Streaming platform Roku has allowed a channel dedicated to QAnon conspiracy theories to launch, even though it seemingly violates the platform’s rules and precedent that disallows this kind of content. Just weeks after the channel launched, it has been installed hundreds of thousands of times, and Roku may also be earning revenue for ads being run on the channel.
The channel, called Burrow, launched in early December and is categorized by Roku as “educational.” The channel’s logo features a rabbit jumping into a hole, seemingly referencing the phrase “going down the rabbit hole.” The channel’s slogan appears to be the QAnon-related phrase “follow the white rabbit,” and the channel calls itself “The Redpill Network” (with “Redpill” as an image instead of the word), referring to an embrace of far-right and conspiratorial beliefs.
The content featured on Burrow includes sections for videos dedicated to the false QAnon and Pizzagate conspiracy theories, along with sections for “Human Trafficking / Elite Pedophelia” and “Rituals and Satanic Cults.” The channel also includes QAnon and Pizzagate-related films such as “Fall of Cabal” and “Out of Shadows,” and it promotes content from the conspiracy theory network Infowars.
All of this content seems to violate Roku’s own rules, which prohibit content that could “incite violence, place individuals or groups in imminent harm, or are otherwise unlawful or encouraging of illegal activity,” or “contain false, irrelevant or misleading information.” Roku has also previously said that it has policies to prevent content that is “unlawful, incited illegal activities, or violates third-party rights.” Both QAnon and Pizzagate have been tied to multiple acts of violence, and government agencies have warned of potential additional violence associated with the conspiracy theories. Roku has also previously banned channels for similar content, including those dedicated to QAnon and to Infowars.
Yet Burrow has apparently been installed hundreds of thousands of times since its launch, despite Roku’s policies against such content, and it has been promoted across social media.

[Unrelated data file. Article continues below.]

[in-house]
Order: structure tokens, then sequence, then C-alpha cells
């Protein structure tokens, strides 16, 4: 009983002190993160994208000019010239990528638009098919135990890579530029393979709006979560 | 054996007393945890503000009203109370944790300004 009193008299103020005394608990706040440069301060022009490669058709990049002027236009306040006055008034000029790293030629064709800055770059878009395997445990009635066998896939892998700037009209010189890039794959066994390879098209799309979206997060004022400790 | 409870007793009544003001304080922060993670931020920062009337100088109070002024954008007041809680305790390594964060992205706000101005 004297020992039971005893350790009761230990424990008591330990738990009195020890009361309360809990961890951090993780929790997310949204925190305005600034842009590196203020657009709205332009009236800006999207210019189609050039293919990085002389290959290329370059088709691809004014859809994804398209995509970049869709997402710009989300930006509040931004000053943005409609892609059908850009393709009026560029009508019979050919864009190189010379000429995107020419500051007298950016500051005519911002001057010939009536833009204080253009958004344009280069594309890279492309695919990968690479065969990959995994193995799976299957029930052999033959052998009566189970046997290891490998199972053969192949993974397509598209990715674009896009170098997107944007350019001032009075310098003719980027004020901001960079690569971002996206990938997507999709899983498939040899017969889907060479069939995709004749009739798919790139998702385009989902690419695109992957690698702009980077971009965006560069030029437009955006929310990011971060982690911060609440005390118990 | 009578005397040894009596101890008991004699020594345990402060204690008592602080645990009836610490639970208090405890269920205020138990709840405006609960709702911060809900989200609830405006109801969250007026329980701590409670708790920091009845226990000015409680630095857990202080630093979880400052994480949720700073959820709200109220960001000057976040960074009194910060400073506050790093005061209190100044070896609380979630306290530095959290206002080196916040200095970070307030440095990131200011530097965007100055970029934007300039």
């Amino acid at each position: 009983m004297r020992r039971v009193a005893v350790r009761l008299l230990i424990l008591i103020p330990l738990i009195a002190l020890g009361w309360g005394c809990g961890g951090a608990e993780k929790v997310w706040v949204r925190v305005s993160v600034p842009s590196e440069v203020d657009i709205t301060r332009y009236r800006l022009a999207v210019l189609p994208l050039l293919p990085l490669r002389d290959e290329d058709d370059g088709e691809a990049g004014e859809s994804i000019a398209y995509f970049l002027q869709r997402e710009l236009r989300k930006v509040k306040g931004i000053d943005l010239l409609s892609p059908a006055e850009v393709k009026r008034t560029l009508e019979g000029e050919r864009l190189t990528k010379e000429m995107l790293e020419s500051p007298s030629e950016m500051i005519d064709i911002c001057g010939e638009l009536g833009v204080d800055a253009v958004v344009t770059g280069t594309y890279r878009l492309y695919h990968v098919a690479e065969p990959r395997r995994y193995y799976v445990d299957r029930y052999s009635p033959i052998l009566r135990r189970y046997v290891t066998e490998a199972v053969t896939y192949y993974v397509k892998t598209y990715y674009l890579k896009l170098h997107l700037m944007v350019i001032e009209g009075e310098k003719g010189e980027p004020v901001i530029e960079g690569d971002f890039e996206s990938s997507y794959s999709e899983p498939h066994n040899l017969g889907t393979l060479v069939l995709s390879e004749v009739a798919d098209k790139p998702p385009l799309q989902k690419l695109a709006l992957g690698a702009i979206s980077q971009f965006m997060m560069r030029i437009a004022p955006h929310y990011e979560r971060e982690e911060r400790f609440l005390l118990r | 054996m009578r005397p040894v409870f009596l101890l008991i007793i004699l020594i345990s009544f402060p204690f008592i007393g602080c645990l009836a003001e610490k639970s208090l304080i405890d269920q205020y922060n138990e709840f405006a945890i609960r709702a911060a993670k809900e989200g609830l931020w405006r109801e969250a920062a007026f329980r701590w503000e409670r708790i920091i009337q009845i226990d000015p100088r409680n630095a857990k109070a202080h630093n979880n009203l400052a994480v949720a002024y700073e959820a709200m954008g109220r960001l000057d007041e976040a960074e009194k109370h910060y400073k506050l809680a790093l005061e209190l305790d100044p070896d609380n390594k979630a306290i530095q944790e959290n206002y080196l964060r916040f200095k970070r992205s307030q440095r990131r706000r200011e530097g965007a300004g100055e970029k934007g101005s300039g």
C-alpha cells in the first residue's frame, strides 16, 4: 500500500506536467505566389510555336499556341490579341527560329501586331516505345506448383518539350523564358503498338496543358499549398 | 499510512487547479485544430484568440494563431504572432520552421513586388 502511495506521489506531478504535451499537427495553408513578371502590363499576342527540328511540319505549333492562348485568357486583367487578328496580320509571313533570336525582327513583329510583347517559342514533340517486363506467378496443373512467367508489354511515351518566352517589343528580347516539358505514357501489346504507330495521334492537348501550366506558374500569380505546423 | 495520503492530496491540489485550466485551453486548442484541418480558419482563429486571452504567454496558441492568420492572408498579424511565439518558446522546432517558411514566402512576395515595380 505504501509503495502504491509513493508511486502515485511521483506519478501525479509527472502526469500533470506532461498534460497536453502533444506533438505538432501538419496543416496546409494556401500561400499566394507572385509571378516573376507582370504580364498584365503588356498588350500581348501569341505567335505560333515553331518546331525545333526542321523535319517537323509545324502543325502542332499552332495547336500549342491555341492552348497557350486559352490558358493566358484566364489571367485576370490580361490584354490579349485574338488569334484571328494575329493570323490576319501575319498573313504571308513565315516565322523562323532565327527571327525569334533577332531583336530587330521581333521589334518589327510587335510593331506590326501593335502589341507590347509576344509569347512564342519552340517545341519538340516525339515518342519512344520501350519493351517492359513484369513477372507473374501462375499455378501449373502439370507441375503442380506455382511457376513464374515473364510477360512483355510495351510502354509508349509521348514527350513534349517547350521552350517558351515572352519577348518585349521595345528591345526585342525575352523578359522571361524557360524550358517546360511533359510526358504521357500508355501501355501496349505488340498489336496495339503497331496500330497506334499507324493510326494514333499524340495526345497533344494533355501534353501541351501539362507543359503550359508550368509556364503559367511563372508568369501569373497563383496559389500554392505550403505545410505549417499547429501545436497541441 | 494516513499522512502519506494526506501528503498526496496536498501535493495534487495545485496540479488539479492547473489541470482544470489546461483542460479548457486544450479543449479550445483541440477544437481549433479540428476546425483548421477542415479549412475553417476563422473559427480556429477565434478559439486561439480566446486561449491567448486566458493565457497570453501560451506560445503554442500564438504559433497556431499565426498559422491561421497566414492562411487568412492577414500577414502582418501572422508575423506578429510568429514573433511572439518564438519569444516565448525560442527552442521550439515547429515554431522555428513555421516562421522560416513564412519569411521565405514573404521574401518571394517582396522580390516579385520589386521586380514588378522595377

According to internal metrics released by the group behind the channel, Burrow has received more than 300,000 installs from Roku users. Multiple videos promoting the channel have also spread on Twitter, YouTube, and TikTok, where videos about Burrow have received millions of total views. The group’s leadership has openly bragged about the channel’s popularity, saying that it was “blowing up” and that there were “TikToks and pictures all over the internet, everybody sending everyone to Burrow.”
Notably, the conspiracy theorists behind Burrow have been trying to monetize the channel by carrying ads. They have asked followers to help get advertisers to put ads on the channel, including suggesting “any Alex Jones stuff” as one option. Among those who have responded to the ad buyer ask have included QAnon influencer Dustin Nemos, who wrote to the channel that he “would love to reinforce you.”
And ads on the platform have already started: During the ad buyer ask, the conspiracy theorists behind the channel claimed that someone had already “bought some ad space with us for a month.” The channel has also run ads asking for others to advertise on its channel. According to Roku’s policies, the platform takes a cut of revenue from video advertisements, meaning that the company may also be making money off of Burrow.
The channel’s popularity comes as Roku has repeatedly struggled to enforce its rules regarding misinformation and extremism. It has allowed multiple channels linked to QAnon on its service, and after banning Infowars, it did not initially detect a ban evasion channel that the network had set up on the platform.